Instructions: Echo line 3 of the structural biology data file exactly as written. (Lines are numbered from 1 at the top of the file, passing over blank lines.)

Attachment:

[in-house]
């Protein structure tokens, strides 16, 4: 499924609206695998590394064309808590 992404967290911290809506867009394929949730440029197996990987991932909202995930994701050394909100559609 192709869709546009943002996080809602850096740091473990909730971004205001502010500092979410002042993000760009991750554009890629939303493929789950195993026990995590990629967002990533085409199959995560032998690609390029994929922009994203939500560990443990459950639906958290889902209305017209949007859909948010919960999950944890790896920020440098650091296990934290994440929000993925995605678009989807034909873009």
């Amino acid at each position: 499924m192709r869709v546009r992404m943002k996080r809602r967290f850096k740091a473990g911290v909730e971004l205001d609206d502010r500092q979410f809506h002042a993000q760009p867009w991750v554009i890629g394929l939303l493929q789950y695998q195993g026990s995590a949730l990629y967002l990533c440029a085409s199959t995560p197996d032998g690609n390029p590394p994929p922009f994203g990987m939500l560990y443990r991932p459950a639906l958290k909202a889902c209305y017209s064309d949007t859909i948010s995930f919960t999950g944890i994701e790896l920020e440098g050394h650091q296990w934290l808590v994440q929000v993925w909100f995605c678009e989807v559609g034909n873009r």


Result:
């Amino acid at each position: 499924m192709r869709v546009r992404m943002k996080r809602r967290f850096k740091a473990g911290v909730e971004l205001d609206d502010r500092q979410f809506h002042a993000q760009p867009w991750v554009i890629g394929l939303l493929q789950y695998q195993g026990s995590a949730l990629y967002l990533c440029a085409s199959t995560p197996d032998g690609n390029p590394p994929p922009f994203g990987m939500l560990y443990r991932p459950a639906l958290k909202a889902c209305y017209s064309d949007t859909i948010s995930f919960t999950g944890i994701e790896l920020e440098g050394h650091q296990w934290l808590v994440q929000v993925w909100f995605c678009e989807v559609g034909n873009r």